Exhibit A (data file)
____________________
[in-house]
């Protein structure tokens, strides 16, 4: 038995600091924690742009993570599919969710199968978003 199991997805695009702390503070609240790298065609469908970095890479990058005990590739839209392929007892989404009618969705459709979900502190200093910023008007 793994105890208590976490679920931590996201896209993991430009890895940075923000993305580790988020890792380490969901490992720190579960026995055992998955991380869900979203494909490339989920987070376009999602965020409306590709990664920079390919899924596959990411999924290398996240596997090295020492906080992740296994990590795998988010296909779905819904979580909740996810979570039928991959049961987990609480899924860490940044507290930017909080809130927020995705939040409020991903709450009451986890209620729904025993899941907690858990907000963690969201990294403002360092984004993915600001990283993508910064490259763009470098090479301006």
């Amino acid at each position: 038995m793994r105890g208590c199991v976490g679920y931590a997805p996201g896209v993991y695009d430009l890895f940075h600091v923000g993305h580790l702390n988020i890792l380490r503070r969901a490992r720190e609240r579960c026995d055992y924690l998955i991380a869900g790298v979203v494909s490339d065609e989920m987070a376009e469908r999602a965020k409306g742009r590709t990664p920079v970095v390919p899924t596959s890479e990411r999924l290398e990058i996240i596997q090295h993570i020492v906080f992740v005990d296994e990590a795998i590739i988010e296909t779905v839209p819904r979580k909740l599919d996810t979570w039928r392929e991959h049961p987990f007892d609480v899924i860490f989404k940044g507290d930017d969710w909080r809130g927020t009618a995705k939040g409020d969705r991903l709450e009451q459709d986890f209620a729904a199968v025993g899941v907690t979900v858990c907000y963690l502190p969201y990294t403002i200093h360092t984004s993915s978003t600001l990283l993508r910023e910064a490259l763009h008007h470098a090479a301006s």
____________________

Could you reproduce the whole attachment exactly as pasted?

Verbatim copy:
[in-house]
């Protein structure tokens, strides 16, 4: 038995600091924690742009993570599919969710199968978003 199991997805695009702390503070609240790298065609469908970095890479990058005990590739839209392929007892989404009618969705459709979900502190200093910023008007 793994105890208590976490679920931590996201896209993991430009890895940075923000993305580790988020890792380490969901490992720190579960026995055992998955991380869900979203494909490339989920987070376009999602965020409306590709990664920079390919899924596959990411999924290398996240596997090295020492906080992740296994990590795998988010296909779905819904979580909740996810979570039928991959049961987990609480899924860490940044507290930017909080809130927020995705939040409020991903709450009451986890209620729904025993899941907690858990907000963690969201990294403002360092984004993915600001990283993508910064490259763009470098090479301006």
């Amino acid at each position: 038995m793994r105890g208590c199991v976490g679920y931590a997805p996201g896209v993991y695009d430009l890895f940075h600091v923000g993305h580790l702390n988020i890792l380490r503070r969901a490992r720190e609240r579960c026995d055992y924690l998955i991380a869900g790298v979203v494909s490339d065609e989920m987070a376009e469908r999602a965020k409306g742009r590709t990664p920079v970095v390919p899924t596959s890479e990411r999924l290398e990058i996240i596997q090295h993570i020492v906080f992740v005990d296994e990590a795998i590739i988010e296909t779905v839209p819904r979580k909740l599919d996810t979570w039928r392929e991959h049961p987990f007892d609480v899924i860490f989404k940044g507290d930017d969710w909080r809130g927020t009618a995705k939040g409020d969705r991903l709450e009451q459709d986890f209620a729904a199968v025993g899941v907690t979900v858990c907000y963690l502190p969201y990294t403002i200093h360092t984004s993915s978003t600001l990283l993508r910023e910064a490259l763009h008007h470098a090479a301006s």